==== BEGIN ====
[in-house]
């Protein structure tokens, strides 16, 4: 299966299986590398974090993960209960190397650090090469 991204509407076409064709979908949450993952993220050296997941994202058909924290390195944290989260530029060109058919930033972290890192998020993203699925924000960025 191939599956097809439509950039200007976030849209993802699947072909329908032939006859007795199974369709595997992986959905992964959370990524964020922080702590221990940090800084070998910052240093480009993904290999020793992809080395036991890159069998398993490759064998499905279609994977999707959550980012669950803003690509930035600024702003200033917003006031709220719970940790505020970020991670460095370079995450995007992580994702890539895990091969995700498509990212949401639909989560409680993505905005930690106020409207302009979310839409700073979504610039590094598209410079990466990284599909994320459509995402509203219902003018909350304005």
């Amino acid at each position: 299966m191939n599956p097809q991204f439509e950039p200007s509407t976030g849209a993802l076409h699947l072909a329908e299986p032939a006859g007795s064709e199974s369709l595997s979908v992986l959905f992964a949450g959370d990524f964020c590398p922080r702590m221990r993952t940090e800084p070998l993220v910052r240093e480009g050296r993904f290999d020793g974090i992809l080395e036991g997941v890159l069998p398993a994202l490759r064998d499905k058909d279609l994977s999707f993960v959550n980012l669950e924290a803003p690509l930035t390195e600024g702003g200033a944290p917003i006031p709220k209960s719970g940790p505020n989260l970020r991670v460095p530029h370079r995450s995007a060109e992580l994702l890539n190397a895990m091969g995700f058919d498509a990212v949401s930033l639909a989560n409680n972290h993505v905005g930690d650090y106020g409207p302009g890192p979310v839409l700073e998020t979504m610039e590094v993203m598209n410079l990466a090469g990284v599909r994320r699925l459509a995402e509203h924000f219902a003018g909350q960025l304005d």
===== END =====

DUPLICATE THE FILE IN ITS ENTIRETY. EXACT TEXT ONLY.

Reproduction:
[in-house]
């Protein structure tokens, strides 16, 4: 299966299986590398974090993960209960190397650090090469 991204509407076409064709979908949450993952993220050296997941994202058909924290390195944290989260530029060109058919930033972290890192998020993203699925924000960025 191939599956097809439509950039200007976030849209993802699947072909329908032939006859007795199974369709595997992986959905992964959370990524964020922080702590221990940090800084070998910052240093480009993904290999020793992809080395036991890159069998398993490759064998499905279609994977999707959550980012669950803003690509930035600024702003200033917003006031709220719970940790505020970020991670460095370079995450995007992580994702890539895990091969995700498509990212949401639909989560409680993505905005930690106020409207302009979310839409700073979504610039590094598209410079990466990284599909994320459509995402509203219902003018909350304005």
């Amino acid at each position: 299966m191939n599956p097809q991204f439509e950039p200007s509407t976030g849209a993802l076409h699947l072909a329908e299986p032939a006859g007795s064709e199974s369709l595997s979908v992986l959905f992964a949450g959370d990524f964020c590398p922080r702590m221990r993952t940090e800084p070998l993220v910052r240093e480009g050296r993904f290999d020793g974090i992809l080395e036991g997941v890159l069998p398993a994202l490759r064998d499905k058909d279609l994977s999707f993960v959550n980012l669950e924290a803003p690509l930035t390195e600024g702003g200033a944290p917003i006031p709220k209960s719970g940790p505020n989260l970020r991670v460095p530029h370079r995450s995007a060109e992580l994702l890539n190397a895990m091969g995700f058919d498509a990212v949401s930033l639909a989560n409680n972290h993505v905005g930690d650090y106020g409207p302009g890192p979310v839409l700073e998020t979504m610039e590094v993203m598209n410079l990466a090469g990284v599909r994320r699925l459509a995402e509203h924000f219902a003018g909350q960025l304005d």